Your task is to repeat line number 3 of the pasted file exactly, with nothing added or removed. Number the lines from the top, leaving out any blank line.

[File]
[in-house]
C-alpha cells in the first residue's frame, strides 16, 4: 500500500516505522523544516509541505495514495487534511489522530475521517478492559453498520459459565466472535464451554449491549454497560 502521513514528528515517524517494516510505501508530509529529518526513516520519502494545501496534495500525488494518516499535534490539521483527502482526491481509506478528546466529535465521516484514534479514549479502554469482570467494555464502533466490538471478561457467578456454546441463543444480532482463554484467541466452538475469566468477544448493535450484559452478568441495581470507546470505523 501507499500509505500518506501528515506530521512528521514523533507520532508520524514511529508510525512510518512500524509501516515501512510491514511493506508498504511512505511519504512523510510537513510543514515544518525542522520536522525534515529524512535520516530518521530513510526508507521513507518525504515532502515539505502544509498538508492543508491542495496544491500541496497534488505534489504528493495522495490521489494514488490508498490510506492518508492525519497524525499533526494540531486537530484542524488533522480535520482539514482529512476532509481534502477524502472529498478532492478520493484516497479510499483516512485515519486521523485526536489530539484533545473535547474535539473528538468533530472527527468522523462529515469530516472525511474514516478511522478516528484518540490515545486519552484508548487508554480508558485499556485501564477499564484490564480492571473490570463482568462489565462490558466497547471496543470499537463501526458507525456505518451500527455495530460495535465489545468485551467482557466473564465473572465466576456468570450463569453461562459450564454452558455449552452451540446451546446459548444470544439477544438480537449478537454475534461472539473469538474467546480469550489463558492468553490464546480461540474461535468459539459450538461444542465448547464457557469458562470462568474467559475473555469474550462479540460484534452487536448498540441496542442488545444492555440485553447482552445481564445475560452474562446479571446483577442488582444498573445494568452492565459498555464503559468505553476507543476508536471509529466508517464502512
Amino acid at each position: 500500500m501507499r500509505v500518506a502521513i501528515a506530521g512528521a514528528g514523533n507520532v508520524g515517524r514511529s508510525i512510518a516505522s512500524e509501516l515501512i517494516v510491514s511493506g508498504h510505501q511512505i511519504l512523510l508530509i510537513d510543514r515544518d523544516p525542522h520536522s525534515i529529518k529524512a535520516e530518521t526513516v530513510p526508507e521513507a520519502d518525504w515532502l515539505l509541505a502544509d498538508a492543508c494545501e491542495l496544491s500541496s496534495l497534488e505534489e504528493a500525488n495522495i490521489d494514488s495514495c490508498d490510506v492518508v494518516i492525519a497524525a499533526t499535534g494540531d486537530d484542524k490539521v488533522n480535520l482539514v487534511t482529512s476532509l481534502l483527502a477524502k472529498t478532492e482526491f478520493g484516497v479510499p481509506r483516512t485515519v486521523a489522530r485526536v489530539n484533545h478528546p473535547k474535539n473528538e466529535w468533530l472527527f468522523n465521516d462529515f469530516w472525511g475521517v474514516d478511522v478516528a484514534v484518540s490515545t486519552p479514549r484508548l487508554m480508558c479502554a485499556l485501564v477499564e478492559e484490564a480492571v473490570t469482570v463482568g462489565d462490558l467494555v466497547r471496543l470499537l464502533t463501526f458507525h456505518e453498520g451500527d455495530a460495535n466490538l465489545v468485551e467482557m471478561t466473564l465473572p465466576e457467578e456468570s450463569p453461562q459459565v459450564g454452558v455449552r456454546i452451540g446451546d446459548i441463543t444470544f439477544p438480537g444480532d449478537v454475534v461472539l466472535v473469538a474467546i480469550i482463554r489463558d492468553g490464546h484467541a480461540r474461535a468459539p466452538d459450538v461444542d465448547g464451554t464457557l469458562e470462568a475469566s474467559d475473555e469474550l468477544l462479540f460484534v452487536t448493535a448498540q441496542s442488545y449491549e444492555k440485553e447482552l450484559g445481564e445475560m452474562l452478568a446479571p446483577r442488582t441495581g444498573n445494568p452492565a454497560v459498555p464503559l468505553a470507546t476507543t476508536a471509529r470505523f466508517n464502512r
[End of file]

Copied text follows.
Amino acid at each position: 500500500m501507499r500509505v500518506a502521513i501528515a506530521g512528521a514528528g514523533n507520532v508520524g515517524r514511529s508510525i512510518a516505522s512500524e509501516l515501512i517494516v510491514s511493506g508498504h510505501q511512505i511519504l512523510l508530509i510537513d510543514r515544518d523544516p525542522h520536522s525534515i529529518k529524512a535520516e530518521t526513516v530513510p526508507e521513507a520519502d518525504w515532502l515539505l509541505a502544509d498538508a492543508c494545501e491542495l496544491s500541496s496534495l497534488e505534489e504528493a500525488n495522495i490521489d494514488s495514495c490508498d490510506v492518508v494518516i492525519a497524525a499533526t499535534g494540531d486537530d484542524k490539521v488533522n480535520l482539514v487534511t482529512s476532509l481534502l483527502a477524502k472529498t478532492e482526491f478520493g484516497v479510499p481509506r483516512t485515519v486521523a489522530r485526536v489530539n484533545h478528546p473535547k474535539n473528538e466529535w468533530l472527527f468522523n465521516d462529515f469530516w472525511g475521517v474514516d478511522v478516528a484514534v484518540s490515545t486519552p479514549r484508548l487508554m480508558c479502554a485499556l485501564v477499564e478492559e484490564a480492571v473490570t469482570v463482568g462489565d462490558l467494555v466497547r471496543l470499537l464502533t463501526f458507525h456505518e453498520g451500527d455495530a460495535n466490538l465489545v468485551e467482557m471478561t466473564l465473572p465466576e457467578e456468570s450463569p453461562q459459565v459450564g454452558v455449552r456454546i452451540g446451546d446459548i441463543t444470544f439477544p438480537g444480532d449478537v454475534v461472539l466472535v473469538a474467546i480469550i482463554r489463558d492468553g490464546h484467541a480461540r474461535a468459539p466452538d459450538v461444542d465448547g464451554t464457557l469458562e470462568a475469566s474467559d475473555e469474550l468477544l462479540f460484534v452487536t448493535a448498540q441496542s442488545y449491549e444492555k440485553e447482552l450484559g445481564e445475560m452474562l452478568a446479571p446483577r442488582t441495581g444498573n445494568p452492565a454497560v459498555p464503559l468505553a470507546t476507543t476508536a471509529r470505523f466508517n464502512r